Turns out Noah used to be a used car salesman with a heart of gold and a wife named Kate. He’s too gosh-darned nice to sell an overpriced car to a young couple, instead giving them info on the down low about a comparable car down the street at another dealership. When he learns his wife is pregnant, he’s thrilled, even though their money situation isn’t the best. I’d complain about this woman’s insertion into the storyline, but I’ve already bemoaned the random insertion of Lauren and Vanessa into the story this season, and we’re so close to the finish line that I’m just throwing my hands up in the air and moving on.
One night, their usual Chinese deliveryman is replaced by a special, who TK’s them both in order to rob them. He ends up sending Kate through their glass coffee table, a leg of which protrudes through her belly. Yes, her pregnant belly. Between that and everything that happened on “24,” I’ve had just about enough violence towards women for one night on my television.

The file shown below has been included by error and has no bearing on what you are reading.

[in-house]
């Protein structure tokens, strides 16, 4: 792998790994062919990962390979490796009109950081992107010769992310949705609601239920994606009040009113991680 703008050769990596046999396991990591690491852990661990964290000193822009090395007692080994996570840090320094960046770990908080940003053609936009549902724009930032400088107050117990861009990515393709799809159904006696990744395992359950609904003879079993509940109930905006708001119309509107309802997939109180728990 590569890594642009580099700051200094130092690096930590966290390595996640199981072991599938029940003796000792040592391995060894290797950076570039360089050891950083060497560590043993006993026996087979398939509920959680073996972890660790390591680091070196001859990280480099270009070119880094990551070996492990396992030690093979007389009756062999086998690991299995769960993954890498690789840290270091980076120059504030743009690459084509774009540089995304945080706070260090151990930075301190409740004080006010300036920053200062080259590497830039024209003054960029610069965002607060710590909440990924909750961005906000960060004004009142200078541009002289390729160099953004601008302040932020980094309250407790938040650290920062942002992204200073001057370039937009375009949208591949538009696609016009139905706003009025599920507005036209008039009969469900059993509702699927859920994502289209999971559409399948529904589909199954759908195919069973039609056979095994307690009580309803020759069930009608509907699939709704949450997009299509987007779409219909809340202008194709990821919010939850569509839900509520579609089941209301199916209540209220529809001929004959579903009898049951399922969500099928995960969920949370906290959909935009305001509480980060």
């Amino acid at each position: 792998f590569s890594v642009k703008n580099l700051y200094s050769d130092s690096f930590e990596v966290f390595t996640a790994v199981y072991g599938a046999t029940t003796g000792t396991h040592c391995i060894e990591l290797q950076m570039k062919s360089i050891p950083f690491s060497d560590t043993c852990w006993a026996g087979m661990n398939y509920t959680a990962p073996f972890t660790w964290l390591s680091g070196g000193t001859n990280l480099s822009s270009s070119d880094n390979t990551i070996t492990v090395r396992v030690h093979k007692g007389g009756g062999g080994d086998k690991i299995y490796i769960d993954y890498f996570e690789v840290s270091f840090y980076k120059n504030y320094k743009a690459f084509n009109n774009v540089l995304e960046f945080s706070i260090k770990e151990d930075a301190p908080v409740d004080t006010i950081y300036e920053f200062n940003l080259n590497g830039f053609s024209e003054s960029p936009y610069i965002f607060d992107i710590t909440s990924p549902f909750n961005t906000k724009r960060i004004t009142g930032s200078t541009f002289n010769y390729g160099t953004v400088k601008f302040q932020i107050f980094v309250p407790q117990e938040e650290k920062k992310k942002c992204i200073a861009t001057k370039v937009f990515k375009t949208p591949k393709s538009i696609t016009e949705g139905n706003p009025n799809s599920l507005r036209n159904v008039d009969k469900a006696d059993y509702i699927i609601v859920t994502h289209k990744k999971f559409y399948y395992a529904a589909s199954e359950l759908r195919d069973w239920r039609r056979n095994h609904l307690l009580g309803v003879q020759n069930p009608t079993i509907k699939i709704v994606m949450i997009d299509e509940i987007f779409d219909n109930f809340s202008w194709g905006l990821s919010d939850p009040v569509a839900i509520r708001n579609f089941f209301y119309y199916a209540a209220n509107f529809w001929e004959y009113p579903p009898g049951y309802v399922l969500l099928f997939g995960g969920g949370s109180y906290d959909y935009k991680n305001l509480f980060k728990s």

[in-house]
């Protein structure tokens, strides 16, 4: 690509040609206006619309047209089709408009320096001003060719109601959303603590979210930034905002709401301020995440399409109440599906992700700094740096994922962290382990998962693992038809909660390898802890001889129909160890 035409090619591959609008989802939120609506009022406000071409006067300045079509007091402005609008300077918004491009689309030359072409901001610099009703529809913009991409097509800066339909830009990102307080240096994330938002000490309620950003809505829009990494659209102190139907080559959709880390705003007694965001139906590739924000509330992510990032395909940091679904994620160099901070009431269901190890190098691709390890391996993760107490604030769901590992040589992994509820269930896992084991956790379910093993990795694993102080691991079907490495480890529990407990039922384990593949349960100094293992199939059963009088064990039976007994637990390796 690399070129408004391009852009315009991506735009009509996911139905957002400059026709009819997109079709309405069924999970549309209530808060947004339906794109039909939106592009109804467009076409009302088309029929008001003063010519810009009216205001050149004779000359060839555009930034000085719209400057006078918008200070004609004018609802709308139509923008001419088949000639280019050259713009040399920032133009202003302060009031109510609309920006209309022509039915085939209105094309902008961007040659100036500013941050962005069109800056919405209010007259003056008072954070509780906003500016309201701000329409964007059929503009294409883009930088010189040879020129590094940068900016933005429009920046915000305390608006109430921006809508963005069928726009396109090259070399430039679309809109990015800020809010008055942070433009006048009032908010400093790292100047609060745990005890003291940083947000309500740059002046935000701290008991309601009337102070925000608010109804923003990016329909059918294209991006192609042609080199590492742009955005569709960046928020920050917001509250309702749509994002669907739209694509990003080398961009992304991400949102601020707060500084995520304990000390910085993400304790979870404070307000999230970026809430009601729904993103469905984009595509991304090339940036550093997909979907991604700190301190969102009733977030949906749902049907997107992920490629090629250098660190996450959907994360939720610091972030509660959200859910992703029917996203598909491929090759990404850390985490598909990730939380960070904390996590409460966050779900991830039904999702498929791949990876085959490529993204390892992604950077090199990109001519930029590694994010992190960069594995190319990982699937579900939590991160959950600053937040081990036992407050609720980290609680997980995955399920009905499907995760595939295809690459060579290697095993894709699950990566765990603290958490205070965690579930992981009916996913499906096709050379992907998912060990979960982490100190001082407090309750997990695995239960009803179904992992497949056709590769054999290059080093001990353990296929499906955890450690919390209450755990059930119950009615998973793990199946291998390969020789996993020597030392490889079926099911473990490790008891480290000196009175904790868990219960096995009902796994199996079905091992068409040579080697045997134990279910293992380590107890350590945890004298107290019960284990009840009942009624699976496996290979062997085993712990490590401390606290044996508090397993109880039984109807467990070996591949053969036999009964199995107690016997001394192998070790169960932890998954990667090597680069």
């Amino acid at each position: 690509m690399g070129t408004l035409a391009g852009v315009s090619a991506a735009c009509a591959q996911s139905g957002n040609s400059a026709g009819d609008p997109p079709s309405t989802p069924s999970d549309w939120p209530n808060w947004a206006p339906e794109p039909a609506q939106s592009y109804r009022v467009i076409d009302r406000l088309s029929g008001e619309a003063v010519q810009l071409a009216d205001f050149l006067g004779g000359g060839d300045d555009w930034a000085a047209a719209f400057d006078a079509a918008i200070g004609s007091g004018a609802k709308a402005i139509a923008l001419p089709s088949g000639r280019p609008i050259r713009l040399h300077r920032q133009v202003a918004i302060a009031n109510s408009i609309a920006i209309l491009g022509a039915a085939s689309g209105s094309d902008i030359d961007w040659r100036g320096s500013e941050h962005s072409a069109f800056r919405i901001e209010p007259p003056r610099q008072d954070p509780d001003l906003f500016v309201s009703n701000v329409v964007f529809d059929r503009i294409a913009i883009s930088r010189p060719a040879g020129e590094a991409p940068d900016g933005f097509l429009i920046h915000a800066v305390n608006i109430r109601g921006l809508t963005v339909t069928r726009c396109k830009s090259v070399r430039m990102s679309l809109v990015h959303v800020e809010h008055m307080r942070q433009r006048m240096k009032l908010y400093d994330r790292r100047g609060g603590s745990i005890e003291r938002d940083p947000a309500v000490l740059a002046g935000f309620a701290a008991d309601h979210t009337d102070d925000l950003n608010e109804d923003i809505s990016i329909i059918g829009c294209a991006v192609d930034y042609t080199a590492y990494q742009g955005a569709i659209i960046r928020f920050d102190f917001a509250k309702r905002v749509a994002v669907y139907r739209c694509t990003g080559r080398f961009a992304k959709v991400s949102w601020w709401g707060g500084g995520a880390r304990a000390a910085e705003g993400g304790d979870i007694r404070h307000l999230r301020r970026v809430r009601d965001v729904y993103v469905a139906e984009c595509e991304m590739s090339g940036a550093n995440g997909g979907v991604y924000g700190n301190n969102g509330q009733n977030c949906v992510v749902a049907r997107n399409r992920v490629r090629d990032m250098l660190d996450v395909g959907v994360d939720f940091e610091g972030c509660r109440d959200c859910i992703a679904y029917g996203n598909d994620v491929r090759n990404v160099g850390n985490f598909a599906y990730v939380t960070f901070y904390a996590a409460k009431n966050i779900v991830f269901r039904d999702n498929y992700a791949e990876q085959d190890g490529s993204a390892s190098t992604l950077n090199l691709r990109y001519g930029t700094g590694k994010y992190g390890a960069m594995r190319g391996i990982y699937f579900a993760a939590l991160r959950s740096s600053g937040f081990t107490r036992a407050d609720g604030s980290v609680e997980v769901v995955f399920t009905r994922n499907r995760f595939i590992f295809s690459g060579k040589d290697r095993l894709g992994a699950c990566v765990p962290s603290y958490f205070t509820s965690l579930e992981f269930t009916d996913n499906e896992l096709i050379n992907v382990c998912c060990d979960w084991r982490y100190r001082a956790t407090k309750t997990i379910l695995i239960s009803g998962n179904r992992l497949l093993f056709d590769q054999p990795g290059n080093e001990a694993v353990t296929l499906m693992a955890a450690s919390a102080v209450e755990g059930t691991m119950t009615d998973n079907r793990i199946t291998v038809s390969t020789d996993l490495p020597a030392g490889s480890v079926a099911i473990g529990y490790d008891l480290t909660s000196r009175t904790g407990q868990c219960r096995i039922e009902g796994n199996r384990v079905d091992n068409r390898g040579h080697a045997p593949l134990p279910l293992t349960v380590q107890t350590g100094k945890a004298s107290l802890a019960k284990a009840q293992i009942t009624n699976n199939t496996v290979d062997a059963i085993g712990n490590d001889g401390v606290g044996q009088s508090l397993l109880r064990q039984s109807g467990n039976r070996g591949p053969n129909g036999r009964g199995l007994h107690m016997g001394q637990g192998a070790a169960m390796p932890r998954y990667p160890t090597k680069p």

This incident turns Noah into HRG, a man that patiently constructs a detailed map over the course of a year to find the man that murdered his wife. He eventually locates a special near the one he’s looking for, at which point the intolerance metaphor starts going into overdrive in tonight’s episode. Noah things all specials know each other. He assumes they are all evil. He kills the special in self-defense, though to be fair and balanced, Noah had conducted the entire conversation up to that point with a gun pointed in the special’s face.
After that murder, Noah goes downhill. He’s still a used car salesman, but now he’s an eeeevvvvvil car salesman. He’s wearing dark clothes! He’s pressing young couples to buy his overpriced models! He’s making them pay a lot for this muffler! The high-pressure tactics amuse a familiar face: Thompson, the Company man played by Eric Roberts. Always liked him in this show. He’s not as good here as he is in Akon’s “Smack That” video, but he’s pretty darn good. Thompson is impressed with Noah’s tracking and killing of the special, and wants to hire him to “sell paper” rather than used cars.